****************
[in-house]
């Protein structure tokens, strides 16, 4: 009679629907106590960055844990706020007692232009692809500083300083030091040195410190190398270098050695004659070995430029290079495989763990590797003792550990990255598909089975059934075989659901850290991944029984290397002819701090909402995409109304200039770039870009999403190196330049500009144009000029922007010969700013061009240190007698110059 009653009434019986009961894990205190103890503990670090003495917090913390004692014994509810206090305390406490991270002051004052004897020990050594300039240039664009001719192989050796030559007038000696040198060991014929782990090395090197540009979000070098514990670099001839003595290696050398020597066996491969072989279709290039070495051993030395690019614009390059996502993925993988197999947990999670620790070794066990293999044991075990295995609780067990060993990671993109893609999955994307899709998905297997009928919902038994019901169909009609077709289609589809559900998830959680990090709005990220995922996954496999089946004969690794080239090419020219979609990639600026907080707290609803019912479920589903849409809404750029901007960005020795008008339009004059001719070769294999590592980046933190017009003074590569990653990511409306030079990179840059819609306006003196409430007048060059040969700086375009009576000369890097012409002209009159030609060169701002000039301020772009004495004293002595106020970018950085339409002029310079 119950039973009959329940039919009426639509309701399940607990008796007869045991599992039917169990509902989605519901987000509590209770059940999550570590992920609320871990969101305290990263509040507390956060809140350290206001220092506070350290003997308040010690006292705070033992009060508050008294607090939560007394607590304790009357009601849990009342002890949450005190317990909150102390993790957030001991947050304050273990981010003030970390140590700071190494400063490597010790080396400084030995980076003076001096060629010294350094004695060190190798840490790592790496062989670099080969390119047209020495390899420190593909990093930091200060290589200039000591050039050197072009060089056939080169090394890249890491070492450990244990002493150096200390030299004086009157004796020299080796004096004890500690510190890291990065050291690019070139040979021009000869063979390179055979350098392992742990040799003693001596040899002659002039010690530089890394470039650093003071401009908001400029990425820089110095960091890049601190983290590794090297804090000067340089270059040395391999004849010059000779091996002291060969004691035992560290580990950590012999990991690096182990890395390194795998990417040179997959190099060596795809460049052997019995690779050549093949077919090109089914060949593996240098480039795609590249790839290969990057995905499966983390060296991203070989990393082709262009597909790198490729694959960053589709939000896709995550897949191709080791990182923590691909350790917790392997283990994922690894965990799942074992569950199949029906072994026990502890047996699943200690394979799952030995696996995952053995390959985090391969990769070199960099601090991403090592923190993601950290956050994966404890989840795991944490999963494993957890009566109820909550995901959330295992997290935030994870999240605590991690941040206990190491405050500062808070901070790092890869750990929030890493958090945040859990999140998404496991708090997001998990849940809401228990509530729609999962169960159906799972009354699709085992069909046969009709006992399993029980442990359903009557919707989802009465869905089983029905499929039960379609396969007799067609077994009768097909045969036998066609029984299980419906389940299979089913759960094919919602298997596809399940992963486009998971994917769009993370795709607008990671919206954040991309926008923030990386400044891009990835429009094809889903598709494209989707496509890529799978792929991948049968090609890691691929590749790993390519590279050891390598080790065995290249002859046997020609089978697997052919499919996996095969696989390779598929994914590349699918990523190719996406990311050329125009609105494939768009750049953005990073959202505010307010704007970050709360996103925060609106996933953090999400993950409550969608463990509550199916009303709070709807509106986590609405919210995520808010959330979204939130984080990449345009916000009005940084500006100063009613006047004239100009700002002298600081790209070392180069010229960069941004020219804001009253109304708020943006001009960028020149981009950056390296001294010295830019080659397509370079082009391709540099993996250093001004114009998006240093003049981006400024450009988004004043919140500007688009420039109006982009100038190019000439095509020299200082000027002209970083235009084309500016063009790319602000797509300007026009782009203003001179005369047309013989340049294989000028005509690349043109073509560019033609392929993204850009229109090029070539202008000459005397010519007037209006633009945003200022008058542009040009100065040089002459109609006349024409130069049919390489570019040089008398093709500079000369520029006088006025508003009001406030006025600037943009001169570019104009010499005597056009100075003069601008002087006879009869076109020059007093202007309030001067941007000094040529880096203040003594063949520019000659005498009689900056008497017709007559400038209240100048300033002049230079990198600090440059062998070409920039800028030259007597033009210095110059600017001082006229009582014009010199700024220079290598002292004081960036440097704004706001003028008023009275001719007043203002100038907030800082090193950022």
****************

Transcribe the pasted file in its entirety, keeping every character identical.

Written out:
[in-house]
């Protein structure tokens, strides 16, 4: 009679629907106590960055844990706020007692232009692809500083300083030091040195410190190398270098050695004659070995430029290079495989763990590797003792550990990255598909089975059934075989659901850290991944029984290397002819701090909402995409109304200039770039870009999403190196330049500009144009000029922007010969700013061009240190007698110059 009653009434019986009961894990205190103890503990670090003495917090913390004692014994509810206090305390406490991270002051004052004897020990050594300039240039664009001719192989050796030559007038000696040198060991014929782990090395090197540009979000070098514990670099001839003595290696050398020597066996491969072989279709290039070495051993030395690019614009390059996502993925993988197999947990999670620790070794066990293999044991075990295995609780067990060993990671993109893609999955994307899709998905297997009928919902038994019901169909009609077709289609589809559900998830959680990090709005990220995922996954496999089946004969690794080239090419020219979609990639600026907080707290609803019912479920589903849409809404750029901007960005020795008008339009004059001719070769294999590592980046933190017009003074590569990653990511409306030079990179840059819609306006003196409430007048060059040969700086375009009576000369890097012409002209009159030609060169701002000039301020772009004495004293002595106020970018950085339409002029310079 119950039973009959329940039919009426639509309701399940607990008796007869045991599992039917169990509902989605519901987000509590209770059940999550570590992920609320871990969101305290990263509040507390956060809140350290206001220092506070350290003997308040010690006292705070033992009060508050008294607090939560007394607590304790009357009601849990009342002890949450005190317990909150102390993790957030001991947050304050273990981010003030970390140590700071190494400063490597010790080396400084030995980076003076001096060629010294350094004695060190190798840490790592790496062989670099080969390119047209020495390899420190593909990093930091200060290589200039000591050039050197072009060089056939080169090394890249890491070492450990244990002493150096200390030299004086009157004796020299080796004096004890500690510190890291990065050291690019070139040979021009000869063979390179055979350098392992742990040799003693001596040899002659002039010690530089890394470039650093003071401009908001400029990425820089110095960091890049601190983290590794090297804090000067340089270059040395391999004849010059000779091996002291060969004691035992560290580990950590012999990991690096182990890395390194795998990417040179997959190099060596795809460049052997019995690779050549093949077919090109089914060949593996240098480039795609590249790839290969990057995905499966983390060296991203070989990393082709262009597909790198490729694959960053589709939000896709995550897949191709080791990182923590691909350790917790392997283990994922690894965990799942074992569950199949029906072994026990502890047996699943200690394979799952030995696996995952053995390959985090391969990769070199960099601090991403090592923190993601950290956050994966404890989840795991944490999963494993957890009566109820909550995901959330295992997290935030994870999240605590991690941040206990190491405050500062808070901070790092890869750990929030890493958090945040859990999140998404496991708090997001998990849940809401228990509530729609999962169960159906799972009354699709085992069909046969009709006992399993029980442990359903009557919707989802009465869905089983029905499929039960379609396969007799067609077994009768097909045969036998066609029984299980419906389940299979089913759960094919919602298997596809399940992963486009998971994917769009993370795709607008990671919206954040991309926008923030990386400044891009990835429009094809889903598709494209989707496509890529799978792929991948049968090609890691691929590749790993390519590279050891390598080790065995290249002859046997020609089978697997052919499919996996095969696989390779598929994914590349699918990523190719996406990311050329125009609105494939768009750049953005990073959202505010307010704007970050709360996103925060609106996933953090999400993950409550969608463990509550199916009303709070709807509106986590609405919210995520808010959330979204939130984080990449345009916000009005940084500006100063009613006047004239100009700002002298600081790209070392180069010229960069941004020219804001009253109304708020943006001009960028020149981009950056390296001294010295830019080659397509370079082009391709540099993996250093001004114009998006240093003049981006400024450009988004004043919140500007688009420039109006982009100038190019000439095509020299200082000027002209970083235009084309500016063009790319602000797509300007026009782009203003001179005369047309013989340049294989000028005509690349043109073509560019033609392929993204850009229109090029070539202008000459005397010519007037209006633009945003200022008058542009040009100065040089002459109609006349024409130069049919390489570019040089008398093709500079000369520029006088006025508003009001406030006025600037943009001169570019104009010499005597056009100075003069601008002087006879009869076109020059007093202007309030001067941007000094040529880096203040003594063949520019000659005498009689900056008497017709007559400038209240100048300033002049230079990198600090440059062998070409920039800028030259007597033009210095110059600017001082006229009582014009010199700024220079290598002292004081960036440097704004706001003028008023009275001719007043203002100038907030800082090193950022």